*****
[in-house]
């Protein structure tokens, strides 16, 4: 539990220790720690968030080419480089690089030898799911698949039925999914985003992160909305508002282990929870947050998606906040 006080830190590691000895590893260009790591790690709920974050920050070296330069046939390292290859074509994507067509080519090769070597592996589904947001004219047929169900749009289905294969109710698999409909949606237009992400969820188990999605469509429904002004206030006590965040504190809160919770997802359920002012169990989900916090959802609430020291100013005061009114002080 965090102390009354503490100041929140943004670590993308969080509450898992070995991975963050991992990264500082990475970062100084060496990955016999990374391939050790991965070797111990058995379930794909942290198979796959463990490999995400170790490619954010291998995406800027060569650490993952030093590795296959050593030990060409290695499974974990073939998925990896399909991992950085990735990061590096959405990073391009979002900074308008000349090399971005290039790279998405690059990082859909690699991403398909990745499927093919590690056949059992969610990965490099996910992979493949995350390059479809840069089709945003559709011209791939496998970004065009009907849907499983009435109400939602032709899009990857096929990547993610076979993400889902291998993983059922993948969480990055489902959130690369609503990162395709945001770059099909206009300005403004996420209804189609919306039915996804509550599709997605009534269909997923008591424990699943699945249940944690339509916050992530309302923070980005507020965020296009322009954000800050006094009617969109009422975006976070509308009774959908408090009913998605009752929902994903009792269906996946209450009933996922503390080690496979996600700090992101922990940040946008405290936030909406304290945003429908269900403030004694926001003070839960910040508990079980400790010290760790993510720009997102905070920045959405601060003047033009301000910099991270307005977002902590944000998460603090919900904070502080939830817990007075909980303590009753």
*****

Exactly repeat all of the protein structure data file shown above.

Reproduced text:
[in-house]
């Protein structure tokens, strides 16, 4: 539990220790720690968030080419480089690089030898799911698949039925999914985003992160909305508002282990929870947050998606906040 006080830190590691000895590893260009790591790690709920974050920050070296330069046939390292290859074509994507067509080519090769070597592996589904947001004219047929169900749009289905294969109710698999409909949606237009992400969820188990999605469509429904002004206030006590965040504190809160919770997802359920002012169990989900916090959802609430020291100013005061009114002080 965090102390009354503490100041929140943004670590993308969080509450898992070995991975963050991992990264500082990475970062100084060496990955016999990374391939050790991965070797111990058995379930794909942290198979796959463990490999995400170790490619954010291998995406800027060569650490993952030093590795296959050593030990060409290695499974974990073939998925990896399909991992950085990735990061590096959405990073391009979002900074308008000349090399971005290039790279998405690059990082859909690699991403398909990745499927093919590690056949059992969610990965490099996910992979493949995350390059479809840069089709945003559709011209791939496998970004065009009907849907499983009435109400939602032709899009990857096929990547993610076979993400889902291998993983059922993948969480990055489902959130690369609503990162395709945001770059099909206009300005403004996420209804189609919306039915996804509550599709997605009534269909997923008591424990699943699945249940944690339509916050992530309302923070980005507020965020296009322009954000800050006094009617969109009422975006976070509308009774959908408090009913998605009752929902994903009792269906996946209450009933996922503390080690496979996600700090992101922990940040946008405290936030909406304290945003429908269900403030004694926001003070839960910040508990079980400790010290760790993510720009997102905070920045959405601060003047033009301000910099991270307005977002902590944000998460603090919900904070502080939830817990007075909980303590009753």